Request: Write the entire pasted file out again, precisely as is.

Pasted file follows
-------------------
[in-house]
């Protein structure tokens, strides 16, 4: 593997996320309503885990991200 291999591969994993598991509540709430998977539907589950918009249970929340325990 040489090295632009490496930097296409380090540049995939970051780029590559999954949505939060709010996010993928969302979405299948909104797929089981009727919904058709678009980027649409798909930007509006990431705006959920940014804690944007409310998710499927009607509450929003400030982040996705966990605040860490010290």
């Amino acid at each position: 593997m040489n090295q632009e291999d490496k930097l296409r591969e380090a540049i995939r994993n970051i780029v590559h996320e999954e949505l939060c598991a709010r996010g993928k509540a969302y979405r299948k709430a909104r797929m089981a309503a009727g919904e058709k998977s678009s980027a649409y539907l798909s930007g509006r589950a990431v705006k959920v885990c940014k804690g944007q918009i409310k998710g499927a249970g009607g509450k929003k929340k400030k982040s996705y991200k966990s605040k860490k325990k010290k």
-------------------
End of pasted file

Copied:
[in-house]
């Protein structure tokens, strides 16, 4: 593997996320309503885990991200 291999591969994993598991509540709430998977539907589950918009249970929340325990 040489090295632009490496930097296409380090540049995939970051780029590559999954949505939060709010996010993928969302979405299948909104797929089981009727919904058709678009980027649409798909930007509006990431705006959920940014804690944007409310998710499927009607509450929003400030982040996705966990605040860490010290």
């Amino acid at each position: 593997m040489n090295q632009e291999d490496k930097l296409r591969e380090a540049i995939r994993n970051i780029v590559h996320e999954e949505l939060c598991a709010r996010g993928k509540a969302y979405r299948k709430a909104r797929m089981a309503a009727g919904e058709k998977s678009s980027a649409y539907l798909s930007g509006r589950a990431v705006k959920v885990c940014k804690g944007q918009i409310k998710g499927a249970g009607g509450k929003k929340k400030k982040s996705y991200k966990s605040k860490k325990k010290k």